The current minimum wage in New Jersey is $12 for employers with 5 or more employees, and $11 for employers with fewer than 5 employees and seasonal employees, and $10.44 for agricultural employees.
New Jersey law requires that the minimum wage be reviewed annually and that it be increased by the percentage the cost of living has changed from year to year.
If the federal minimum wage is raised to be higher than that of New Jersey, the New Jersey minimum wage will automatically increase to the higher federal rate.
The following minimum wage increases will occur unless an increase in the consumer price index requires a higher minimum wage:
Employers with 5 or more employees (except seasonal and agricultural employees):
January 1, 2022 – $13.00
January 1, 2023 – $14.00
January 1, 2024 – $15.00
Employers with less than 5 employees and seasonal employees:
January 1, 2022 – $11.90
January 1, 2023 – $12.70
January 1, 2024 – $13.50
January 1, 2025 – $14.30
January 1, 2026 – $15.00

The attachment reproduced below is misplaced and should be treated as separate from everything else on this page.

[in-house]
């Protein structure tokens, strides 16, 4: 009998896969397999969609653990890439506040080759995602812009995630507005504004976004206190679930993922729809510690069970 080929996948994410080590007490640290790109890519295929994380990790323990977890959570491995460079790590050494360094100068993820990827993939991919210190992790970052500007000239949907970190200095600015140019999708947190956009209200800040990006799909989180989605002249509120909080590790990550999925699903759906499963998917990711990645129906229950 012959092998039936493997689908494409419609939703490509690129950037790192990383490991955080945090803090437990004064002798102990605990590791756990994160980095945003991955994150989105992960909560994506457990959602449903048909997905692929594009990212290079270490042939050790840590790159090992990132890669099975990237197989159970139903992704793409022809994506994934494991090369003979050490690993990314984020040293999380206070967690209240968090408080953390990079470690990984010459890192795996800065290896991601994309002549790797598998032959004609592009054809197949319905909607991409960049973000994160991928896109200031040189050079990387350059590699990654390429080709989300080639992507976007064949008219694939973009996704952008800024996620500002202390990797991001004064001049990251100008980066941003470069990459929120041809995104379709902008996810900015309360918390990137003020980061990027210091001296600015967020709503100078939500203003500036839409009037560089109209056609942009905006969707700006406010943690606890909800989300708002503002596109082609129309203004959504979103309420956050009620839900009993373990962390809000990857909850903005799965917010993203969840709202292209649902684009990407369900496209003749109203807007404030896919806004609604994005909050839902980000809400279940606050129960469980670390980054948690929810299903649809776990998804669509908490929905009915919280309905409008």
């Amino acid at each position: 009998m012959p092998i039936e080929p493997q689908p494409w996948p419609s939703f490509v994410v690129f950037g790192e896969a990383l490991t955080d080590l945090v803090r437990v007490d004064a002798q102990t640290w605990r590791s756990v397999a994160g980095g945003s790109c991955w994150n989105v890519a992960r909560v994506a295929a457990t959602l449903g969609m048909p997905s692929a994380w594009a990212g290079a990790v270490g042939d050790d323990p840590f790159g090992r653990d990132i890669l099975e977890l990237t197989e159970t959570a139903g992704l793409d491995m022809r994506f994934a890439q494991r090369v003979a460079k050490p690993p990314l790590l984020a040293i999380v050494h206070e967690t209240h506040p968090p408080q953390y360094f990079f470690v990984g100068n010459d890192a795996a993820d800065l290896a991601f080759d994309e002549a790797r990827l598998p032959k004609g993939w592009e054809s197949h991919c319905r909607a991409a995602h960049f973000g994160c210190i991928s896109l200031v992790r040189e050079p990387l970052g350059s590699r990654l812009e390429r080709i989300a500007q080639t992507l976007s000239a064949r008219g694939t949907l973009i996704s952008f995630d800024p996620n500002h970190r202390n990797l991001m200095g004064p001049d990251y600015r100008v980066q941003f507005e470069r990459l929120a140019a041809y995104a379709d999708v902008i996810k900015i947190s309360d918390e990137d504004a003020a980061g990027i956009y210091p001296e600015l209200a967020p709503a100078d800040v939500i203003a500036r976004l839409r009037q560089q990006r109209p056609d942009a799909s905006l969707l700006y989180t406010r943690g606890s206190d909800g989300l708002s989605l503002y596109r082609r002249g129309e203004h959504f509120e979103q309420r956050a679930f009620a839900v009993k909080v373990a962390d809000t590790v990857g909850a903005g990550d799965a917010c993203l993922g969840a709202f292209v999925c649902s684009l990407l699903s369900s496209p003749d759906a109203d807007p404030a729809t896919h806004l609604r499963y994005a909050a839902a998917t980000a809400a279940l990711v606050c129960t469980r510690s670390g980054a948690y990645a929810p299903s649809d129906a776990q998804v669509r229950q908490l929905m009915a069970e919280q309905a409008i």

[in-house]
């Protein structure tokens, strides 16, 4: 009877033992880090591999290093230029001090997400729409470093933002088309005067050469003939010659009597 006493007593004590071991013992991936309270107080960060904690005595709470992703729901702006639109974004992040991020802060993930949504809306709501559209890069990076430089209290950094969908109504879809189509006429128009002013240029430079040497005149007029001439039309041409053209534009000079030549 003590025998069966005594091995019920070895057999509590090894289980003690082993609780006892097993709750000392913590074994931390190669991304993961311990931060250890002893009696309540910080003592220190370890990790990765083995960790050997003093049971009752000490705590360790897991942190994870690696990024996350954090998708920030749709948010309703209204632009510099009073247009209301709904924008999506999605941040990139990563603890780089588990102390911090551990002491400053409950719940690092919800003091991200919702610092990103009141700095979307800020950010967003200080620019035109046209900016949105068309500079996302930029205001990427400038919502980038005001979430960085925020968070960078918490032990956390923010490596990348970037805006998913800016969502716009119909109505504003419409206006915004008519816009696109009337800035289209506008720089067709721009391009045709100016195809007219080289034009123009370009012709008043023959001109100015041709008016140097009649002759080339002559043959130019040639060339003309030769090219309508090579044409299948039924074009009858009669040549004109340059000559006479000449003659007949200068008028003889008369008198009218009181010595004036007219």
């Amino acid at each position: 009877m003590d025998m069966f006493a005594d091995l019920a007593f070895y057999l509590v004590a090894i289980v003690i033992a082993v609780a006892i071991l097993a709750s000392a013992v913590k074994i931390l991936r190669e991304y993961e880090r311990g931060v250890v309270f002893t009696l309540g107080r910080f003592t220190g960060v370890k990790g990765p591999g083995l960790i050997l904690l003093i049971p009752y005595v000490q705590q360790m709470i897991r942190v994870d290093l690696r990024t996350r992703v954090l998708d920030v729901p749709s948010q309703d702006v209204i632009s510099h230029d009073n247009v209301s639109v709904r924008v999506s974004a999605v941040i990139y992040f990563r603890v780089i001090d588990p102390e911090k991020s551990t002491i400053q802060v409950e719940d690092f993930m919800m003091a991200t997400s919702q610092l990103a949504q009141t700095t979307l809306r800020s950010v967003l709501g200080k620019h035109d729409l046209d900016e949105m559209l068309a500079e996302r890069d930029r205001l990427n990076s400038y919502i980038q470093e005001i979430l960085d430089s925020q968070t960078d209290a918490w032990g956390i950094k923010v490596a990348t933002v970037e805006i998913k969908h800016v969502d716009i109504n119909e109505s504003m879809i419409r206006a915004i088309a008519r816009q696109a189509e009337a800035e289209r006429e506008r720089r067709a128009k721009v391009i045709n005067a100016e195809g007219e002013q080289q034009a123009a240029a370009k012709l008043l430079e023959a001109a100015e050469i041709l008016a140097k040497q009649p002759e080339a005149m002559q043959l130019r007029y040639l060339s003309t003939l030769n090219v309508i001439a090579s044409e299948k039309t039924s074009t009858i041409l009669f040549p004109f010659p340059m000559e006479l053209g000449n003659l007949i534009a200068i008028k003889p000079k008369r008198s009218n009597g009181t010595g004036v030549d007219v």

January 1, 2022 – $10.90
January 1, 2023 – $11.70
January 1, 2024 – $12.50
January 1, 2025 – $13.40
January 1, 2026 – $14.20
January 1, 2027 – $15.00
The minimum wage for tipped employees is $4.13.
The tipped minimum wage will increase as follows:
January 1, 2024 – $5.13
If the employee does not receive enough tips to ensure they are paid the standard minimum wage, the employer must pay the difference.
Employers are allowed to require employees to participate in a tip pooling arrangement.
Non-exempt employees must be paid an overtime rate of 1 ½ times the regular rate of pay for hours worked in excess of 40 in one workweek.
The federal overtime rule stipulates that the minimum salary requirement for administrative, professional, and executive exemptions is $684 per week, or $35,568 per year.
Employers are not required to provide breaks to employees 18 years of age or older.
If an employer chooses to provide a break longer than 20 minutes, it does not need to be paid as long as the employee is free to leave the premises and does not perform work. Under federal law, breaks less than 20 minutes long should be paid.
Lactating employees must be provided with a private place that is close to their work area to express milk, and reasonable break time to do so. If standard paid breaks are provided, time taken in excess of those breaks may be unpaid.
Employers are required to provide employees under the age of 18 with a 30-minute meal break for every 5 consecutive hours worked.
All minors are prohibited from working more than 6 days in a row.